We live on opposite sides of the same industry, and we’re overdue for some two-sided communication. Your most recent review of La Vie, the Mediterranean restaurant on the new District Wharf, generated quite the buzz, much like your 2016 zero-star piece on Founding Farmers — which I imagine is the whole point.
I get it. Readers look to your articles for sharp, honest assessments of where to spend their money in search of a good experience. I’ll bet you are under pressure from the Washington Post for total online engagement. And while going out to dinner at a high-end restaurant is a joyful, relaxing experience for many, for you it is work.
Those of us who make up the backbone of the industry on which your career and livelihood are based have some thoughts that I’d like to share with you.
To start, we tend to notice changes in dining trends before most. Let’s imagine that over an entire year, you eat out each night with a friend and I work five nights a week serving 25 people dinner (a low count). In that time, you will experience 730 meals come out and I will handle 6,500. With this conservative estimate, I witness nine times as many dinners as you and therefore am seeing some things that you, the non-industry worker, are not.
Our behavior is often an adaptation based upon ongoing experiences with patrons. For instance, the act of asking for appetizers first. You found it so appalling you even tweeted about it that same night, as well as going into depth in the La Vie review. I can tell you that the trend of coursing meals is going out of style; the shared meal and tapas styles of eating are replacing it rapidly. Frequently I have patrons order appetizers as their main meal, and it is something I do as well. It is possible you were asked this after the server had one too many guests get aggravated due to the food coming out early — not due to a disconnect from the desires of patrons. Perhaps it is you who is not “woke” enough to emerging dining patterns.
As the senior food critic at the Washington Post, you could also write something about the myriad of issues facing the D.C. restaurant industry. It is not your primary job to write things other than restaurant reviews, but you find the time, sometimes.
For example, I have not read your thoughts on sexual harassment and assault in the industry. During the debate over initiative 77, which would have raised wages for tipped restaurant workers, you wrote nothing on the matter. Immigration is currently a pressing issue, with 1 in 10 restaurant workers in D.C. holding undocumented status. Addiction rates are also unconscionably high among restaurant workers, and treatment is tough to find due to the difficulty of getting non-employer sponsored benefits.
The restaurant sector is growing rapidly yet most of us face steep obstacles to health insurance and retirement savings, despite working full time. These factors leave an enormous segment of the population uninsured and ill-prepared for retirement. If one wants to see the health of a city, look at that of its workforce.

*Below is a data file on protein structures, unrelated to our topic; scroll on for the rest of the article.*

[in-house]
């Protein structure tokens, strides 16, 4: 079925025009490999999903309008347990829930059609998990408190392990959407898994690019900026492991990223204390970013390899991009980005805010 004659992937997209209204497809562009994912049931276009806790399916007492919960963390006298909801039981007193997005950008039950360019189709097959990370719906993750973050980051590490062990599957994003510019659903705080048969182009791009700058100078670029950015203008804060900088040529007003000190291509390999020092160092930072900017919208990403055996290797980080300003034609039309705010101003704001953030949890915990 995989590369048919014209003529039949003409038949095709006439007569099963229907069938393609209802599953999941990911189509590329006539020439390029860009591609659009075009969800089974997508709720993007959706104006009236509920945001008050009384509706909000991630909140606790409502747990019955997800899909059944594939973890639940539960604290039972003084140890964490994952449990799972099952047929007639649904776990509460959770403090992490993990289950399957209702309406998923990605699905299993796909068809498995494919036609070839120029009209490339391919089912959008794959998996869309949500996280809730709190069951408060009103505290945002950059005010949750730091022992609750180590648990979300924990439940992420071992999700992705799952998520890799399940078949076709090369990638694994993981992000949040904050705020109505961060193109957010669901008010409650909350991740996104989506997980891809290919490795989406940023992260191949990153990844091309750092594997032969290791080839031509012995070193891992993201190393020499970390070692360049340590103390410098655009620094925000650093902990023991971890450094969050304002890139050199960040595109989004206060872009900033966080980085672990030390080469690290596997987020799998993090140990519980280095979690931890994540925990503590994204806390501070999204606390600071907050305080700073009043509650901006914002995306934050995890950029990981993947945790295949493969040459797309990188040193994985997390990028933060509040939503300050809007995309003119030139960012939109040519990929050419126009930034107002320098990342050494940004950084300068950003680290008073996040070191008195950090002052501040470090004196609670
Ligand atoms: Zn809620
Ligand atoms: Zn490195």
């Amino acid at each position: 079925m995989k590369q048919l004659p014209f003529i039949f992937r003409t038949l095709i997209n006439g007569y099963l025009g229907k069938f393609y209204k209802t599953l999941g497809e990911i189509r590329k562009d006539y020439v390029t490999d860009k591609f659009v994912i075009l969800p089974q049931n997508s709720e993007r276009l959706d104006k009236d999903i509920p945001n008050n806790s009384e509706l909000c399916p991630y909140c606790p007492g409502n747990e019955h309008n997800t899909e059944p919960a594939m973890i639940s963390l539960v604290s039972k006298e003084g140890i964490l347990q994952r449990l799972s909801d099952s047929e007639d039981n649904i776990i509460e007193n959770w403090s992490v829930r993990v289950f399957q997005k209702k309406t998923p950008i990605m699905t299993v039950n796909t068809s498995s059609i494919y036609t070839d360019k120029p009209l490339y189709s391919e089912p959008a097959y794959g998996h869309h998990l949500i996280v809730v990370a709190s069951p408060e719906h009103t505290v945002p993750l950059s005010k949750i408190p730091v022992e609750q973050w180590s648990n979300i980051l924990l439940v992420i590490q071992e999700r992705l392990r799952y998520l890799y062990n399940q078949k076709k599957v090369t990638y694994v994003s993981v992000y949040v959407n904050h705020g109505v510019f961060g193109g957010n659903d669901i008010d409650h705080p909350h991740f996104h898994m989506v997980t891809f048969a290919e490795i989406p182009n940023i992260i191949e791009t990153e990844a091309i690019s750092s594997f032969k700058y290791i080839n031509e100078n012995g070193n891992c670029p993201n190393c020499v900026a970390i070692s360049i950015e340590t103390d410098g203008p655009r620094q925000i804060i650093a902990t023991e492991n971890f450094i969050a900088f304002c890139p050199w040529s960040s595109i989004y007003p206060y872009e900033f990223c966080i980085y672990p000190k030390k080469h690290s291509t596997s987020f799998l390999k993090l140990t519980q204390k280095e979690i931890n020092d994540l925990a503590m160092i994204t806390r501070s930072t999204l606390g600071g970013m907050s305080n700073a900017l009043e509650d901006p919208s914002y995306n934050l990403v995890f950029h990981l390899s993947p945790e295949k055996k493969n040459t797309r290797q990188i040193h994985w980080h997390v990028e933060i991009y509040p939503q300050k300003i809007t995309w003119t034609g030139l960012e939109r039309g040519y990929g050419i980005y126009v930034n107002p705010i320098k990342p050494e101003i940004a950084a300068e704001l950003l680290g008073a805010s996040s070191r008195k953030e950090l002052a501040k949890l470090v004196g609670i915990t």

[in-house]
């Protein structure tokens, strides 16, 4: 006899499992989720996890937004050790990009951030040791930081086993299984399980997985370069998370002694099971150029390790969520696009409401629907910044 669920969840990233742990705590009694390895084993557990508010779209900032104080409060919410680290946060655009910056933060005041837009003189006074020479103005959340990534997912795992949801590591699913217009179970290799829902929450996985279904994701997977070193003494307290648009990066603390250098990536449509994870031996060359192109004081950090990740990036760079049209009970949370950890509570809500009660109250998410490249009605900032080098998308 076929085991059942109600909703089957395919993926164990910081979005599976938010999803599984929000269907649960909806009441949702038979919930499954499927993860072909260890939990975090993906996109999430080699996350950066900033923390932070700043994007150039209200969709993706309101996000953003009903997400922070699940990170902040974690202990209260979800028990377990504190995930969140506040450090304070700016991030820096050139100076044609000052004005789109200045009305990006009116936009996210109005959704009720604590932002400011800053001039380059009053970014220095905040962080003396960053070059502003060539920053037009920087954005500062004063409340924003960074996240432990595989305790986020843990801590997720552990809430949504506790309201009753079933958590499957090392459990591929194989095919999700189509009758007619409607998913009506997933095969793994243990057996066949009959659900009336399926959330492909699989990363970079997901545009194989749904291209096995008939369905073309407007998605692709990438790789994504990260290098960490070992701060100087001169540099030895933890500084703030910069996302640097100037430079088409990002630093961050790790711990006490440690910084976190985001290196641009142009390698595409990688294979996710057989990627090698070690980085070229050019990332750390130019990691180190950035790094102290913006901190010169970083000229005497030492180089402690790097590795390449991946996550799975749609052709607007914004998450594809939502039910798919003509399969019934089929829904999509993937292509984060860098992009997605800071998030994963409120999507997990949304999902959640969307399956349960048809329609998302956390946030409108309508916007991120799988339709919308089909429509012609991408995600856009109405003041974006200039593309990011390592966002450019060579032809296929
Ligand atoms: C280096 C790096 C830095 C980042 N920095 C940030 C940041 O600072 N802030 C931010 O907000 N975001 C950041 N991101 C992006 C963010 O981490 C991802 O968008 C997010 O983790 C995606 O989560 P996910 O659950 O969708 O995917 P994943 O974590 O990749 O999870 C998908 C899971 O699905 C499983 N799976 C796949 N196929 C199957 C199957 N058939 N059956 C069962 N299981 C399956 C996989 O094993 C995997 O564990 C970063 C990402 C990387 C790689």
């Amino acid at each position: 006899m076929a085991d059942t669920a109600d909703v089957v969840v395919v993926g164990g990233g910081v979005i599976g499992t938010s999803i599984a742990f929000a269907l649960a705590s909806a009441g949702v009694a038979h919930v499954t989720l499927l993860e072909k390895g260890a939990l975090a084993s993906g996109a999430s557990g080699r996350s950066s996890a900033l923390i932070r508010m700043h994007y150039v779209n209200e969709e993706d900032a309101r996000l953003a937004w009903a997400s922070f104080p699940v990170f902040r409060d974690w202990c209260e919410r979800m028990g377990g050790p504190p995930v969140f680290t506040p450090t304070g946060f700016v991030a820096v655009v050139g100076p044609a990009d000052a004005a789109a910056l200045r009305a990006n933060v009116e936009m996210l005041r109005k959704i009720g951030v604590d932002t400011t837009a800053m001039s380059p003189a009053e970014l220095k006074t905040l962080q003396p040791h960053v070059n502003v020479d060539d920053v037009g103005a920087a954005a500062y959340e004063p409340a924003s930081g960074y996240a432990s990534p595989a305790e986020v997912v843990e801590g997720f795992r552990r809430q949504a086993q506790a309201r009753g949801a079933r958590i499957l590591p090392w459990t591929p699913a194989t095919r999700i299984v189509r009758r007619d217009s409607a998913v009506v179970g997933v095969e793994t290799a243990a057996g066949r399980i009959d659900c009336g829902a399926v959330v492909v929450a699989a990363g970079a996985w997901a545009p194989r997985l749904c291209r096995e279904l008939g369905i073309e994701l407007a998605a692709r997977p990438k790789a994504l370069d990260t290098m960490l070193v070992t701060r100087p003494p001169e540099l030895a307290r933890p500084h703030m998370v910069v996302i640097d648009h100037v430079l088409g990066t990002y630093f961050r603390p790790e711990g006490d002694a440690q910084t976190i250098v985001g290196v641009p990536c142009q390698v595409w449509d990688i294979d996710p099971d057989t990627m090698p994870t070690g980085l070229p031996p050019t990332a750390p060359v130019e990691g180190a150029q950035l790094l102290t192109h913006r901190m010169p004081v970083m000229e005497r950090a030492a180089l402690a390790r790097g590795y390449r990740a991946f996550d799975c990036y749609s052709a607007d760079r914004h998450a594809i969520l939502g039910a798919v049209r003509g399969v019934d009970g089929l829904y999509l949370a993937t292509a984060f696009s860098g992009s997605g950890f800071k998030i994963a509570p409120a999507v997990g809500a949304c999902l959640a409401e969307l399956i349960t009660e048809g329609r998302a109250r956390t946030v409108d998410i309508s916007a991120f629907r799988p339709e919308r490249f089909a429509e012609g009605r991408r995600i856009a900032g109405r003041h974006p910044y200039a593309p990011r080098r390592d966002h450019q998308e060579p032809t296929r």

Arguably the biggest issue you have yet to address is the labor shortage in the D.C. restaurant and hospitality industry. By failing to acknowledge that the area is facing a major staffing crisis, a fundamental piece of information is missing and the full picture is not shown.
I’m not surprised La Vie and other fine dining establishments cannot find experienced staff. There are more than 10 upscale restaurants on The Wharf alone; not many have staff bringing home what fine dining servers and bartenders once did. Bartending at an upscale restaurant used to be a stable lifelong career plan. But the surge of new restaurants, combined with the declining popularity of fine dining, creates an environment in which it rarely pays more to be serving at La Vie than pouring a beer at the corner bar. (The corner bar also tends to be less stressful.)
If you happen to want to be able to take your kids to the doctor, and an insurance plan on the exchange — a service under attack by the current administration—is out of reach, then it is unlikely you are serving at La Vie. You left for a job at a hotel, casino, or large restaurant group that provides benefits a small business cannot.
Tom, you are known for brutal honesty and scathing reviews. At the end of the day, everyone reads reviews. After writing for the Washington Post for 18 years, you are an esteemed critic, but it may not occur to you how it looks from our side. Without providing full context about timely, relevant, impactful issues facing the restaurant industry in D.C., your reviews fail at telling the full story. And that leaves a bad taste in my mouth.
This story was updated on 10.25.18. It originally stated Sietsema had no restaurant experience. He worked at Pizzeria Uno briefly out of college in the early 1980s. He has not worked in food service since leaving Pizzeria Uno.